Although we believe that urine metabolomics represents a promising noninvasive approach to study brain diseases in the neonatal population, data are too limited to draw definite conclusions regarding the use of metabolomics profile in clinical practice. Potential confounders should be analyzed in detail and will benefit from studies on a larger number of patients to identify the effect of environmental factors and comorbidities on the metabolomics spectra. A validation of our results in a new and larger cohort of extremely preterm infants is also necessary to check reproducibility of spectra. Furthermore, the effect of nutrition might have played an essential role, although all infants received the same parenteral nutrition solution and the increase in oral feeding was performed using the same steps, following the local protocol of the UMC Utrecht. Finally, the lack of standards in both analytical methods as well as “normality ranges” for urine metabolites in newborns is a big limitation to this promising technique [29].

5. Conclusions

Urine spectra of extremely preterm infants at 2 and 10 d discriminate patients with a moderately to severely abnormal cGM score and WM score at TEA. The main metabolic changes could be connected to 2 different metabolic pathways: energy metabolism and protein metabolism. Thus, urine 1H-NMR appears to be a promising tool for early identification of neonates at high risk of subnormal brain development and for better understanding of the multifactorial pathogenesis of neonatal brain injury [30]. However, studies on a larger number of patients are needed to confirm our findings.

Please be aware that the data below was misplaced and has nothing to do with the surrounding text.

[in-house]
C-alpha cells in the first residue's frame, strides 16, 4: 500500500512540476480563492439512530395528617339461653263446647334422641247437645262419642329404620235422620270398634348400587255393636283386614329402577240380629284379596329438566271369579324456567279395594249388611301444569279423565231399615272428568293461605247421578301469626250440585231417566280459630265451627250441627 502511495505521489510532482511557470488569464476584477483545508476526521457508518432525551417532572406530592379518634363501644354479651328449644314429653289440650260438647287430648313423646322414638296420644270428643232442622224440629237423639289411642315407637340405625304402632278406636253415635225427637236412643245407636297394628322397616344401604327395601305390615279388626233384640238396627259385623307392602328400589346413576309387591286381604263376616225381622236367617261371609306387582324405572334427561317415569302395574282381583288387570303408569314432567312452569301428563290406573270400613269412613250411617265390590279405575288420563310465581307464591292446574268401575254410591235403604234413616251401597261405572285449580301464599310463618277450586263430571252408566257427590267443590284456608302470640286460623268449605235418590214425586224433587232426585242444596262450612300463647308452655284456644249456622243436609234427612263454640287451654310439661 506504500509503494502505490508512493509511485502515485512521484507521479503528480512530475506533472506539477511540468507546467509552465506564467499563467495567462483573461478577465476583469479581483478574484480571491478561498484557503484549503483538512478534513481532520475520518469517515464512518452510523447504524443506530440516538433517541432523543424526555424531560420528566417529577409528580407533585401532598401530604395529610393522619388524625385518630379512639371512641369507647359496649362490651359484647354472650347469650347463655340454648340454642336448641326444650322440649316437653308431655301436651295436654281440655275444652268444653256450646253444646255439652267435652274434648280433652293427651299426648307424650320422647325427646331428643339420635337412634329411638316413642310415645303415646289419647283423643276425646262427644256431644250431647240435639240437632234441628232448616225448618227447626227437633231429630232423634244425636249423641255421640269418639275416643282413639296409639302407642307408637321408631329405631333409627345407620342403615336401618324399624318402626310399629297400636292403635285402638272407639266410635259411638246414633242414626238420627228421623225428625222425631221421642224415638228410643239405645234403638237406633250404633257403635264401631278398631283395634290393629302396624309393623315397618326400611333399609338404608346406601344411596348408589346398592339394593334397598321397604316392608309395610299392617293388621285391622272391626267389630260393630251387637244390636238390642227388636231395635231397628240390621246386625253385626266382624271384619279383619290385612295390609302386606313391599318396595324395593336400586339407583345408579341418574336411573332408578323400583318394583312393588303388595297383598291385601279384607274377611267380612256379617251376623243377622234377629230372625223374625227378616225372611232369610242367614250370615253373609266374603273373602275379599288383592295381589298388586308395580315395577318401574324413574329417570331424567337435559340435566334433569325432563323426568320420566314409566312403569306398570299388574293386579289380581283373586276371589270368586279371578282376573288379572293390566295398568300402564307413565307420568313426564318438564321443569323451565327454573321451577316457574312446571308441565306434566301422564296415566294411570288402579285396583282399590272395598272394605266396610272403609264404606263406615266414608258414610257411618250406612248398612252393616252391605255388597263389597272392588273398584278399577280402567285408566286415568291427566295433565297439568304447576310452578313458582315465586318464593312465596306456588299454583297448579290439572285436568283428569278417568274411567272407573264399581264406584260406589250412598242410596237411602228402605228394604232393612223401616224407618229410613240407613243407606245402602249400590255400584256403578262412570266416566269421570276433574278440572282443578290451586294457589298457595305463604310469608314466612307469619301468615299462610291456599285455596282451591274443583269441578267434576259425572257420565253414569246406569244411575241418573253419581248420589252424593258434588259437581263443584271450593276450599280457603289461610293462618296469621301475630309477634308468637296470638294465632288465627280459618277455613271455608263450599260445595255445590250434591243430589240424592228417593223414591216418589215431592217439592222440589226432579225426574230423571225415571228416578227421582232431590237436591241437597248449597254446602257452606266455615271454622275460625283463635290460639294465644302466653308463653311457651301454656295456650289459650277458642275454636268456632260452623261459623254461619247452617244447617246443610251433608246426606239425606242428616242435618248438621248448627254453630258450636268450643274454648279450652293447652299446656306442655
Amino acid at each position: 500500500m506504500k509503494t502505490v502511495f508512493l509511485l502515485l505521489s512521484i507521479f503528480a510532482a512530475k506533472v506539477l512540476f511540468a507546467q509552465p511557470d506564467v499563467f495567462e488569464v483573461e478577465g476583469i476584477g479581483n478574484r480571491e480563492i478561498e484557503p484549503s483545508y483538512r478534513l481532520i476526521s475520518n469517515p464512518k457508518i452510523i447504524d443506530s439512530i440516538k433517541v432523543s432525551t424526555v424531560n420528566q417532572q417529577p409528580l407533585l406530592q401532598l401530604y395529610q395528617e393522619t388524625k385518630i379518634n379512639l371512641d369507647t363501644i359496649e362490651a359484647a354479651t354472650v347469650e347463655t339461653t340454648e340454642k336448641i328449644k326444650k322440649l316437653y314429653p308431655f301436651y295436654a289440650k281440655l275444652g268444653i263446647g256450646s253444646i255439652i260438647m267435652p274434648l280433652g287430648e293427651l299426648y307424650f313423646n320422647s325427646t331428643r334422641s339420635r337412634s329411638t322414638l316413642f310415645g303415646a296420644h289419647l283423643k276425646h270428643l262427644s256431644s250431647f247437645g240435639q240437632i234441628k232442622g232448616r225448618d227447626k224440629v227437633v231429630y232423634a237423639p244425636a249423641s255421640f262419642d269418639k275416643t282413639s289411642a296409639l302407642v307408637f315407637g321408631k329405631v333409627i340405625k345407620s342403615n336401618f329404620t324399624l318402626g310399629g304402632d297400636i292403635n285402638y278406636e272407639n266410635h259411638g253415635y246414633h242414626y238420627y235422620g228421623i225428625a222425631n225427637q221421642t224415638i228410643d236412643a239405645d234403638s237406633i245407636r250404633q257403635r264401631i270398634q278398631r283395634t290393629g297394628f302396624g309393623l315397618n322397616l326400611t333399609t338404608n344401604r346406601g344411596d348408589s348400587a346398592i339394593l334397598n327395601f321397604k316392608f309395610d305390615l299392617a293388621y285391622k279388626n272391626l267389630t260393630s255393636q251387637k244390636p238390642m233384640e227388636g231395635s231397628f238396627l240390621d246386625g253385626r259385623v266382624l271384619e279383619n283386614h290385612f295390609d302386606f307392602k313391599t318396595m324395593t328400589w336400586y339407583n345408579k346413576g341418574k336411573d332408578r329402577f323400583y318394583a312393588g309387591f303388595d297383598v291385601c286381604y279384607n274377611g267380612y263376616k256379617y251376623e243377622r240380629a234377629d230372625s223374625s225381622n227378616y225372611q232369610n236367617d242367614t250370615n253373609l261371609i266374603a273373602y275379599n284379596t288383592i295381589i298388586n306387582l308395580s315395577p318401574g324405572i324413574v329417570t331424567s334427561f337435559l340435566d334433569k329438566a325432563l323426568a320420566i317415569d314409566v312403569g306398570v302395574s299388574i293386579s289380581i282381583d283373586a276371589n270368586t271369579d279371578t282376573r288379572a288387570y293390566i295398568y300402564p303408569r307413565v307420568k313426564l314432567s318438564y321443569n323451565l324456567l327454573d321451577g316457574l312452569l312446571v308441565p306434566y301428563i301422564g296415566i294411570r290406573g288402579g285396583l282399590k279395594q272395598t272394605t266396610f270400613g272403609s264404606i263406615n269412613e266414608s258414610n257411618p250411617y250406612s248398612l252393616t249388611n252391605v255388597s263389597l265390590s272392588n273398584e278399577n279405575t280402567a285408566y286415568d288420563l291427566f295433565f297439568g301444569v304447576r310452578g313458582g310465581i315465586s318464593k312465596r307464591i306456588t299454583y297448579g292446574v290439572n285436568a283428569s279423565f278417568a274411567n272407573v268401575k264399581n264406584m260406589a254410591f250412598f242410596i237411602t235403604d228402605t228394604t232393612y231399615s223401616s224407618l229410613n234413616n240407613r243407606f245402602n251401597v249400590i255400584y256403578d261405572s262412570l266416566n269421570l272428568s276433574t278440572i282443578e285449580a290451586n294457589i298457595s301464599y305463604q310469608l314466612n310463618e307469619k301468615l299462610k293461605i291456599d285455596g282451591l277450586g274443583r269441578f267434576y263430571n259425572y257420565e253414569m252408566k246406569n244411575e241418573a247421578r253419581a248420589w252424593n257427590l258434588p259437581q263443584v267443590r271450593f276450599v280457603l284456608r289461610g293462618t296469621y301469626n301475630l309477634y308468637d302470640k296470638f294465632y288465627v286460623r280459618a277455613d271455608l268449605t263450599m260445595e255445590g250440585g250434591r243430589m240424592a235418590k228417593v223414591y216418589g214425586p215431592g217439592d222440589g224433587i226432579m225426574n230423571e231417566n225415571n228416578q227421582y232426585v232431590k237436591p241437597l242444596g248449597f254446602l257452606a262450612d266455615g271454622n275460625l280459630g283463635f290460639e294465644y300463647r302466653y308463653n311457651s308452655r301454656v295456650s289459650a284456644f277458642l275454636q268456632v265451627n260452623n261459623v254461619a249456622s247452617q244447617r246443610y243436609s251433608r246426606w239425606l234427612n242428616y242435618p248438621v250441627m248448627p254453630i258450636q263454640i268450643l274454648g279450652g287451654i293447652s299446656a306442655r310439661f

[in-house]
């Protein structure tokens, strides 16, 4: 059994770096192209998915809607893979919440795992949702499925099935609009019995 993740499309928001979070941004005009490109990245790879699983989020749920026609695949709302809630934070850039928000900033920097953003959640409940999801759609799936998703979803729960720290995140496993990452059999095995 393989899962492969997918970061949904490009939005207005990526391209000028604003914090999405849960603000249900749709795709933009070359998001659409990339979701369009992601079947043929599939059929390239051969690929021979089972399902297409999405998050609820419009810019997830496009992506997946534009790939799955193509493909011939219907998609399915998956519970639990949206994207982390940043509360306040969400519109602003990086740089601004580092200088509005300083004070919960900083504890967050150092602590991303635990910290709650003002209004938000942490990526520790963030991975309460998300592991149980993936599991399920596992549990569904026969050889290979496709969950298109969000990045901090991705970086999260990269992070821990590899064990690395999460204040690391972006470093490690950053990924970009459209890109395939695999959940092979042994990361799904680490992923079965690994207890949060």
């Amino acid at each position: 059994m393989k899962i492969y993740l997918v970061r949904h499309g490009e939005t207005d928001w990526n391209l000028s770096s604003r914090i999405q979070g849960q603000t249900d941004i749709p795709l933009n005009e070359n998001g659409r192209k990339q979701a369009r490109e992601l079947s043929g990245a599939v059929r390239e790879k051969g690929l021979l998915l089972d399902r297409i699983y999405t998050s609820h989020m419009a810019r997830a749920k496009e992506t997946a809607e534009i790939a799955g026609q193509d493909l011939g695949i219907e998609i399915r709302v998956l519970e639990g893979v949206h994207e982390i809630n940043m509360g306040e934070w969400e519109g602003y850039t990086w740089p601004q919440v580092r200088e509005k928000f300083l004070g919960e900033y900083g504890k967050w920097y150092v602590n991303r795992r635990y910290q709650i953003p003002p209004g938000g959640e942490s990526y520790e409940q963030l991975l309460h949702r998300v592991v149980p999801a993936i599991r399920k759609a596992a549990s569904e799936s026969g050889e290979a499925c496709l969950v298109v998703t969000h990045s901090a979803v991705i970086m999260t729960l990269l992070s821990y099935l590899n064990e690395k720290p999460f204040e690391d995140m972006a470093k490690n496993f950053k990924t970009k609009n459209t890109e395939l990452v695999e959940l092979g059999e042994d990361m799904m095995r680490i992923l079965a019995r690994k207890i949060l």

Abbreviations

1H-NMR:Proton magnetic resonance spectroscopy
AUC:Area under the curve
BPD:Bronchopulmonary dysplasia
BW:Birth weight
cGM:Cortical grey matter
dGM:Deep grey matter
GA:Gestational age
IVH:Intraventricular hemorrhage
MRI:Magnetic resonance imaging
NEC:Necrotizing enterocolitis
NICU:Neonatal intensive care units
ROC:Receiver-operating characteristic
ROP:Retinopathy of prematurity
PCA:Principal component analysis
PDA:Patent ductus arteriosus
PMA:Postmenstrual age
PLSDA:Partial least square discriminant analysis
SE:Sensitivity
SP:Specificity
TEA:Term equivalent age.

Data Availability

The dataset and urine samples used to support the findings of this study are available from the corresponding author upon request.

Disclosure

The research was part of the thesis titled “Early Biomarkers of Brain Development in Preterm Infants” by Maria Luisa Tataranno presented at Utrecht University.

Conflicts of Interest

The authors report no conflict of interest.

Authors’ Contributions

Giuseppe Buonocore and Manon J.N.L. Benders share the last authorship.

Acknowledgments

The research and publication of their article was partially funded by EURAIBI (EURope Against Infant Brain Injury) Onlus Foundation.

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Copyright © 2018 Maria Luisa Tataranno et al. This is an open access article distributed under the Creative Commons Attribution License, which permits unrestricted use, distribution, and reproduction in any medium, provided the original work is properly cited.